By Sabrina Gharib Lee
The Final Club Campaign was officially launched in October 2010 when forty students involved in our initiative “fake-punched” over five thousand Harvard undergraduates in one night, inviting them to participate in a discussion about social space. However, the seeds of this initiative were planted far before the current school year. Our campaign evolved out of conversations with other students that began almost as soon as we arrived on campus as first-years. These conversations varied widely in their content, touching on anxieties about the final club punch process, disappointment with the lack of social options on campus, frustration with Harvard’s alcohol policy, and anger stemming from the still pervasive issue of sexual assault on campus. Despite these differences in focus, the conversations that laid the foundation for this campaign shared one major characteristic: they all expressed frustration with the disparity between what Harvard’s social scene is now and what we would like it to be.
Members of our campaign came together to address this disparity and to act on the shared convictions that Harvard’s social scene fails to meet the student demand for numerous, large social spaces, and that existing options can be discriminatory, exclusive, and unsafe. The coordinators of this campaign aspired to represent student concern with these issues as they relate to all social spaces on and off campus, choosing to focus on male final clubs as they are one of the most widely used social spaces frequented by Harvard students. Based on our own experiences in these spaces as well as other students’, our coordinating team identified a two-part problem facing Harvard’s social scene. First, there are too few options available to Harvard students, forcing many to socialize in extremely small dorm rooms, to lead more subdued social lives, or to socialize in places where they feel unsafe or uncomfortable. Second, the scarcity of social space available to Harvard students results in discriminatory, exclusive and unsafe dynamics in existing social spaces; in particular, the stranglehold that a small population of undergraduates possesses over these spaces can result in the systematic exclusion of certain students from existing social spaces as well as the emergence of power dynamics that encourage unsafe behaviors.
Our campaign emerged in an effort to address these issues and to shape an alternative Harvard social scene that would embody the values of accessibility, safety and inclusivity. Over the course of the last six months, we have taken steps to realize this vision by creating space for dialogue about social space, developing cooperative partnerships with officers from male final clubs, and increasing students’ ability to make informed decisions about where they socialize. Throughout the fall semester, we hosted three dialogues in which representatives from popular social spaces—such as final club members, Dudley co-op residents, and HoCo members—discussed the flaws in Harvard’s social scene and the trajectory of the Final Club Campaign. Furthermore, our campaign has worked with the administration and final club members to develop a Committee on Student Life (CSL) subcommittee comprised of administrators, male final club presidents and coordinators of our campaign dedicated to issues surrounding final clubs and social space more generally. Finally, our campaign has sought to increase students’ ability to make informed decisions about where they socialize by designing a soon-to-be-launched website where students can participate in discussions, read articles related to social space on campus, and share written testimonies about their experiences in different social spaces on and off campus.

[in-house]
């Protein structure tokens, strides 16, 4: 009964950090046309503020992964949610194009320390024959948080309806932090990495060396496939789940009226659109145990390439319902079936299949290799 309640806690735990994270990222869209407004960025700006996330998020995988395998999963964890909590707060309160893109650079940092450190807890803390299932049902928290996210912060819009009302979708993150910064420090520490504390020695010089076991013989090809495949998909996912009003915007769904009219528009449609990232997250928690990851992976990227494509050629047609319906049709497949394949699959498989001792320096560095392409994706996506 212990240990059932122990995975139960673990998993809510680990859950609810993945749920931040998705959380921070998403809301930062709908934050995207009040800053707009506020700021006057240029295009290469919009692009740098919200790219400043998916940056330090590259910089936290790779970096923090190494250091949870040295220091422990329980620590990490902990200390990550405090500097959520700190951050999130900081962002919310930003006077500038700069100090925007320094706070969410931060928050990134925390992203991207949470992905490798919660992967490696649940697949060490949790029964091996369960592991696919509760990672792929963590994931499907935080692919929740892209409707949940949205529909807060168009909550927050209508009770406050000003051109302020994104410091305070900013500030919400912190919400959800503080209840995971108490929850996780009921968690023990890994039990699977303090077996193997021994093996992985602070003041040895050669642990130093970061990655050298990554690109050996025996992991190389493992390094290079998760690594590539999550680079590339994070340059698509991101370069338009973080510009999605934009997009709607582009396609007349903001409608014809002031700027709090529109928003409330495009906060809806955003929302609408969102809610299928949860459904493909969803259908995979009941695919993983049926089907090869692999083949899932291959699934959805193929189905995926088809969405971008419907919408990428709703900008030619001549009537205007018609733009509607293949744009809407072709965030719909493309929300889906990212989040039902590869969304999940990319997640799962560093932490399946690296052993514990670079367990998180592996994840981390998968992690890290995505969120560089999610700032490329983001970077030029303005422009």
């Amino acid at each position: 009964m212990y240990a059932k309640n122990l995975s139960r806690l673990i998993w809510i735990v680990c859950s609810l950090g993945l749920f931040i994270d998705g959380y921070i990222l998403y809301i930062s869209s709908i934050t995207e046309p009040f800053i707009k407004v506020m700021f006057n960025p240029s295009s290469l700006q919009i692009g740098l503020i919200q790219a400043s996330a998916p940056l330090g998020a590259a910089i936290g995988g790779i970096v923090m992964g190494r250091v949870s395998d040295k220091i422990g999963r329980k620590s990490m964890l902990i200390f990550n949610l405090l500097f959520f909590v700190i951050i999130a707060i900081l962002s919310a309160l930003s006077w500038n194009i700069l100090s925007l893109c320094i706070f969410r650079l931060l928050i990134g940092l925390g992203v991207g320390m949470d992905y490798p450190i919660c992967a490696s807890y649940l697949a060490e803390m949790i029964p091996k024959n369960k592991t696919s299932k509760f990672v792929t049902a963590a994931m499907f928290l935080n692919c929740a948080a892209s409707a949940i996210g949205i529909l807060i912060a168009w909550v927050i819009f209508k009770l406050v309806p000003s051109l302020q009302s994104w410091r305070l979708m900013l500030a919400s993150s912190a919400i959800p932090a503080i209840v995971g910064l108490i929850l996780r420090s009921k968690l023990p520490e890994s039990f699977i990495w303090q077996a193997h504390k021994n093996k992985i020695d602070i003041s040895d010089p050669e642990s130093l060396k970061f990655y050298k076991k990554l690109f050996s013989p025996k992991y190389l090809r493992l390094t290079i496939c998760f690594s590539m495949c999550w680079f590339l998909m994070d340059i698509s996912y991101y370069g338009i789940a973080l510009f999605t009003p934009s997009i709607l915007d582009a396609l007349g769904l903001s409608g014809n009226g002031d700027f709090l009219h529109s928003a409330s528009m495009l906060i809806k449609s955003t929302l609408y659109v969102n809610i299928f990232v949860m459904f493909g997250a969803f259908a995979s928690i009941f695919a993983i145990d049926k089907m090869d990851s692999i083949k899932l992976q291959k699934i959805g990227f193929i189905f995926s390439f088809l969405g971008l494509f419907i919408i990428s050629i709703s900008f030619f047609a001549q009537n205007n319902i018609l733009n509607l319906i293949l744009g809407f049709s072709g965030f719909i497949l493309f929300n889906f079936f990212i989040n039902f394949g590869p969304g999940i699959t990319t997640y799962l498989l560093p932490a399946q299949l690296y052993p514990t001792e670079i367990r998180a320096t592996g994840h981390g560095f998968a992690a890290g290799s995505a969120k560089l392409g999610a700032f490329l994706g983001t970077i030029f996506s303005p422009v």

As we look forward to the next year, members of our campaign and newly established student group, Harvard College Students for Safe Space, look forward to building on these achievements and taking additional steps toward shaping an alternative Harvard social scene more reflective of our values as a student body. The official endorsements we have received from the Radcliffe Union of Students (RUS), the Student Labor Action Movement (SLAM), Queer Students and Allies (QSA), and the Undergraduate Council (UC) and our partnerships with these organizations will be critical in this process: with increased support from the student body, we will be better equipped to take further steps to make Harvard’s social scene safer, more inclusive and more accessible. Specifically, we hope to work with the administration to incorporate discussions about social space and safety into orientations for first-years and sophomores, to make public both the University’s stance on final clubs and information related to sexual assault in different social spaces frequented by Harvard students, and to increase the number of meaningful alternatives to final clubs available to Harvard students by expanding student-initiated program funding and opening up existing space on campus for social purposes.
At the heart of this campaign and its aspirations is the conviction that space, safety and community are intimately related. Our campaign recognizes the current status of social space at Harvard as both detrimental to student community development and unsafe. We envision an alternative social scene—one that better reflects our values as a student body and in which students can freely come together as an inclusive and safe community. We believe that we can make this vision a reality by taking the steps we have outlined as a campaign and call on all students to become our allies and partners in this effort.